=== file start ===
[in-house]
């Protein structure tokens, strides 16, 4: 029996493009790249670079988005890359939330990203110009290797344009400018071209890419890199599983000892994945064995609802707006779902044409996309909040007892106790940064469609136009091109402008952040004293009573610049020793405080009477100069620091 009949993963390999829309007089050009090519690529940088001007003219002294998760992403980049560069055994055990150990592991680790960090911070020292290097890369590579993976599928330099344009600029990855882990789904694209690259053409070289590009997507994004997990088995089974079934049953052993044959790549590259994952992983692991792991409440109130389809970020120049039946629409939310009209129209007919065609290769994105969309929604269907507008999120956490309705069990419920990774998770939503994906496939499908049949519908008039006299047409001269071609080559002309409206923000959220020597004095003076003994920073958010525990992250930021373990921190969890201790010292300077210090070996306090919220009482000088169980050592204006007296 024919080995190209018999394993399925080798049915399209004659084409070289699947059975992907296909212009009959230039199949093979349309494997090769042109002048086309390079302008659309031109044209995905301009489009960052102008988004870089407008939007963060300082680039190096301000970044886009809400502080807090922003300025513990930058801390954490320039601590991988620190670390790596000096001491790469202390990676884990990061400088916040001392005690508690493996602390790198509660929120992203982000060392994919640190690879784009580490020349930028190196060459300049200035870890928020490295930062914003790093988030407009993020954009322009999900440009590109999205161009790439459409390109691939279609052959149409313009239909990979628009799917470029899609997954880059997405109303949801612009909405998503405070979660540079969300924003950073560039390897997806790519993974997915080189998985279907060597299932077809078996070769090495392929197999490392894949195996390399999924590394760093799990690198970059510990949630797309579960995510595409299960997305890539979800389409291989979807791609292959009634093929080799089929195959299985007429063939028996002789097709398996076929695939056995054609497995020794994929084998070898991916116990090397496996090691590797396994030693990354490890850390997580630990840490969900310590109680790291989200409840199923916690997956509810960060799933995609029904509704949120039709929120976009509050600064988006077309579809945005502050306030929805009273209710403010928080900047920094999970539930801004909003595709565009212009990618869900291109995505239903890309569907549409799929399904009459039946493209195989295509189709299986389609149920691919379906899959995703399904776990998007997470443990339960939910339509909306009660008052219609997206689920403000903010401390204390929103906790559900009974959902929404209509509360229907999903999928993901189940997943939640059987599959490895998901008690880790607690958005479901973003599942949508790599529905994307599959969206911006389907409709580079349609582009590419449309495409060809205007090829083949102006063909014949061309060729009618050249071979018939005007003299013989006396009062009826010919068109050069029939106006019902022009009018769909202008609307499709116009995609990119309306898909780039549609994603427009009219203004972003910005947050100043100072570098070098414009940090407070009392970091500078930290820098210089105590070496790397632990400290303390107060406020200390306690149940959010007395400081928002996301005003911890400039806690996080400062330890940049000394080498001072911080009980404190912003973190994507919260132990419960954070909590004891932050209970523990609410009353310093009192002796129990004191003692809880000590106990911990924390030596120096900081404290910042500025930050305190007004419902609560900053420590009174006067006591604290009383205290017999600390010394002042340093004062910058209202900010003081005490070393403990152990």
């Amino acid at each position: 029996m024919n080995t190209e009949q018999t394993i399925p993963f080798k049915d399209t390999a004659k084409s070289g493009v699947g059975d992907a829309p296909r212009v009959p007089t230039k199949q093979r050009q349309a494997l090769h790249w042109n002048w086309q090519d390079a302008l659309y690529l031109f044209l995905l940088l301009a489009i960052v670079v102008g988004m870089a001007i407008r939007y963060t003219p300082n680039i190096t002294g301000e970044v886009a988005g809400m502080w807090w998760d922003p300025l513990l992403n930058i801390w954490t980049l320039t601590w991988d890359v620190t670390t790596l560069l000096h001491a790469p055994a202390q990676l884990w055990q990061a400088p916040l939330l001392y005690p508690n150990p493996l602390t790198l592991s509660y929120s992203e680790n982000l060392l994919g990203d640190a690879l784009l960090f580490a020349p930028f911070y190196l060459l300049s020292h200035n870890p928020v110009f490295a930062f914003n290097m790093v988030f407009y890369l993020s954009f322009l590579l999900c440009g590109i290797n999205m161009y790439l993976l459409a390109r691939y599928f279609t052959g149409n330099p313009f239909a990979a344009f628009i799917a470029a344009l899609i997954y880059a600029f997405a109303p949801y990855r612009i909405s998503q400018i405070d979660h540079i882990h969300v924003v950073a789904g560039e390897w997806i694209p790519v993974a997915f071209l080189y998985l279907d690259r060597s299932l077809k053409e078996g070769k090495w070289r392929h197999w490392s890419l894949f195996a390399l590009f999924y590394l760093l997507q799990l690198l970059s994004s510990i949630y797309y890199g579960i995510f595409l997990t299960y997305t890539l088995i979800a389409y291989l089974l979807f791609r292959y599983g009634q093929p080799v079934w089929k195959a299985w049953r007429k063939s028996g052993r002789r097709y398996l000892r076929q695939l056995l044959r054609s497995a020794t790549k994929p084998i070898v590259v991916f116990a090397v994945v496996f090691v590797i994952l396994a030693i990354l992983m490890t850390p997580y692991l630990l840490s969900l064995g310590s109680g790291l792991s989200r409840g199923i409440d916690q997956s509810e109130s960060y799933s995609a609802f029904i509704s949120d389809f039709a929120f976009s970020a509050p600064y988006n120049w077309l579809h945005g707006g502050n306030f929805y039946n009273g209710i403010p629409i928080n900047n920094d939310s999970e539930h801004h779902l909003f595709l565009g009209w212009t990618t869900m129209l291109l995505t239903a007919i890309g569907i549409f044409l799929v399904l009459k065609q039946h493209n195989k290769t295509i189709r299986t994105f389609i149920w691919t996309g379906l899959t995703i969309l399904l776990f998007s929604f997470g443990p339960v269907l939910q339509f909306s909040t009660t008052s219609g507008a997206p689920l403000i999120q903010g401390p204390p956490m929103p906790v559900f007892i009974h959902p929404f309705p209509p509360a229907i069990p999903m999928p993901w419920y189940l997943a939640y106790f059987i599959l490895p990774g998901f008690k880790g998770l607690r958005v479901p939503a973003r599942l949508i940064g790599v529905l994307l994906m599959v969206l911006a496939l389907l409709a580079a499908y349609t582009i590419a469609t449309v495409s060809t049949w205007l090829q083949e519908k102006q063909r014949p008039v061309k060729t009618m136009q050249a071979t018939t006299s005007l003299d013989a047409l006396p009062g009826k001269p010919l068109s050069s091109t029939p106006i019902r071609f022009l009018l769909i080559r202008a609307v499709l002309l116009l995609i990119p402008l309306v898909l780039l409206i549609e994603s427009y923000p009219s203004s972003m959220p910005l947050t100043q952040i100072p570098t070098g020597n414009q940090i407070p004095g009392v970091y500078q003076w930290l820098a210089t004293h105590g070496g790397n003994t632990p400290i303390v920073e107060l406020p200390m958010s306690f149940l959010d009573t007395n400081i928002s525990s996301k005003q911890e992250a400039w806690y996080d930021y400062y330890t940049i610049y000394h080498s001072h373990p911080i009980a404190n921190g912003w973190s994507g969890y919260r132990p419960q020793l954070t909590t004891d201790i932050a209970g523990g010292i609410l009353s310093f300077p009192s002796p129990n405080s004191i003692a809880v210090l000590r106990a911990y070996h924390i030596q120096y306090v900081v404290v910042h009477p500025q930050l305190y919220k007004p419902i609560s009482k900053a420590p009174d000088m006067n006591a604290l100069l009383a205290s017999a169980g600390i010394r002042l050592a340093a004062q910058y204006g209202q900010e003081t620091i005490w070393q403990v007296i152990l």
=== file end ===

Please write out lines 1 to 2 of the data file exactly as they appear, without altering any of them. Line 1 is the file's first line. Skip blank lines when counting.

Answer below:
[in-house]
């Protein structure tokens, strides 16, 4: 029996493009790249670079988005890359939330990203110009290797344009400018071209890419890199599983000892994945064995609802707006779902044409996309909040007892106790940064469609136009091109402008952040004293009573610049020793405080009477100069620091 009949993963390999829309007089050009090519690529940088001007003219002294998760992403980049560069055994055990150990592991680790960090911070020292290097890369590579993976599928330099344009600029990855882990789904694209690259053409070289590009997507994004997990088995089974079934049953052993044959790549590259994952992983692991792991409440109130389809970020120049039946629409939310009209129209007919065609290769994105969309929604269907507008999120956490309705069990419920990774998770939503994906496939499908049949519908008039006299047409001269071609080559002309409206923000959220020597004095003076003994920073958010525990992250930021373990921190969890201790010292300077210090070996306090919220009482000088169980050592204006007296 024919080995190209018999394993399925080798049915399209004659084409070289699947059975992907296909212009009959230039199949093979349309494997090769042109002048086309390079302008659309031109044209995905301009489009960052102008988004870089407008939007963060300082680039190096301000970044886009809400502080807090922003300025513990930058801390954490320039601590991988620190670390790596000096001491790469202390990676884990990061400088916040001392005690508690493996602390790198509660929120992203982000060392994919640190690879784009580490020349930028190196060459300049200035870890928020490295930062914003790093988030407009993020954009322009999900440009590109999205161009790439459409390109691939279609052959149409313009239909990979628009799917470029899609997954880059997405109303949801612009909405998503405070979660540079969300924003950073560039390897997806790519993974997915080189998985279907060597299932077809078996070769090495392929197999490392894949195996390399999924590394760093799990690198970059510990949630797309579960995510595409299960997305890539979800389409291989979807791609292959009634093929080799089929195959299985007429063939028996002789097709398996076929695939056995054609497995020794994929084998070898991916116990090397496996090691590797396994030693990354490890850390997580630990840490969900310590109680790291989200409840199923916690997956509810960060799933995609029904509704949120039709929120976009509050600064988006077309579809945005502050306030929805009273209710403010928080900047920094999970539930801004909003595709565009212009990618869900291109995505239903890309569907549409799929399904009459039946493209195989295509189709299986389609149920691919379906899959995703399904776990998007997470443990339960939910339509909306009660008052219609997206689920403000903010401390204390929103906790559900009974959902929404209509509360229907999903999928993901189940997943939640059987599959490895998901008690880790607690958005479901973003599942949508790599529905994307599959969206911006389907409709580079349609582009590419449309495409060809205007090829083949102006063909014949061309060729009618050249071979018939005007003299013989006396009062009826010919068109050069029939106006019902022009009018769909202008609307499709116009995609990119309306898909780039549609994603427009009219203004972003910005947050100043100072570098070098414009940090407070009392970091500078930290820098210089105590070496790397632990400290303390107060406020200390306690149940959010007395400081928002996301005003911890400039806690996080400062330890940049000394080498001072911080009980404190912003973190994507919260132990419960954070909590004891932050209970523990609410009353310093009192002796129990004191003692809880000590106990911990924390030596120096900081404290910042500025930050305190007004419902609560900053420590009174006067006591604290009383205290017999600390010394002042340093004062910058209202900010003081005490070393403990152990």